Letters to the Editor

LETTERS: Inclusivity has a cost


Some of the issues at the heart of the teachers’ strike are similar to the problems faced by the police and the general public in dealing with people with mental-health issues.

Years ago, people with mental-health issues were cared for in specialized institutions, such as hospitals and group homes. Government policies then dictated the closure of these facilities and the dispersion of those in care into the general community. Although promises were made to provide the resources needed for their successful integration into community life, those promises were never kept.

As a result, many have fallen through the holes in our social safety net, and have ended up living on the streets. Police officers are now required to be social workers. The financial and social costs associated with homelessness, addictions, prostitution and crime are huge.

In a similar way, years ago students with special needs were taught in specialized schools or classes. Once again, government policy dictated the closure of these facilities and the dispersal of special-needs students into regular school classrooms.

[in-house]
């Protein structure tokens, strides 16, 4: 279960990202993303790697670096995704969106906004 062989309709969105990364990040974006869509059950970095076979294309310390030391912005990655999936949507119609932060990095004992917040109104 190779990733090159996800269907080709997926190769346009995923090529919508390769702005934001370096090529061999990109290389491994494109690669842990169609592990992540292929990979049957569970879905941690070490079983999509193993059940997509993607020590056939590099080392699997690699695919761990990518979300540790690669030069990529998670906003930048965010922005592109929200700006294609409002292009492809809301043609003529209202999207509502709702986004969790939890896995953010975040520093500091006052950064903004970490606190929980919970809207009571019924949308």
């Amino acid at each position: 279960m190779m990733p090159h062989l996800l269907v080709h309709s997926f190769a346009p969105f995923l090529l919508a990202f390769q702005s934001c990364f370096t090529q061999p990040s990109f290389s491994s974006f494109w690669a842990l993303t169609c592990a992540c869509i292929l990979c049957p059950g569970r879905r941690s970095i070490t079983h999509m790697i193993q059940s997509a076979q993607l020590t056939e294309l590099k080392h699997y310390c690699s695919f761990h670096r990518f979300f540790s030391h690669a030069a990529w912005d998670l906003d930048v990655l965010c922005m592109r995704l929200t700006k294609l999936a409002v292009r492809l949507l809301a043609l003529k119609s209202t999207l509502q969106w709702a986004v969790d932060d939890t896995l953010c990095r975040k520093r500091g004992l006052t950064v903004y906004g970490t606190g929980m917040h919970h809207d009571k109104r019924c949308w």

Although promises were made to provide the resources needed for their safe and successful integration into the general school population, those promises have not been kept.

When teachers today talk about class size and composition, they are talking about the problems caused by the failure to support a policy of inclusion with adequate resources.

Guidelines from the Ministry of Education state there shouldn’t be more than three special-needs students in a class unless the teacher has been consulted. As almost any teacher or student will tell you, the behaviour of only one student who needs, but does not get, adequate support can disrupt an entire class.

Morally speaking, inclusion is the right thing to do, but like many morally right things, it comes with a cost. Improperly implemented and inadequately supported, it is an economic and social disaster that creates problems far more costly to fix than prevent. Just ask the police on the Downtown Eastside.

Donald Fleming, White Rock



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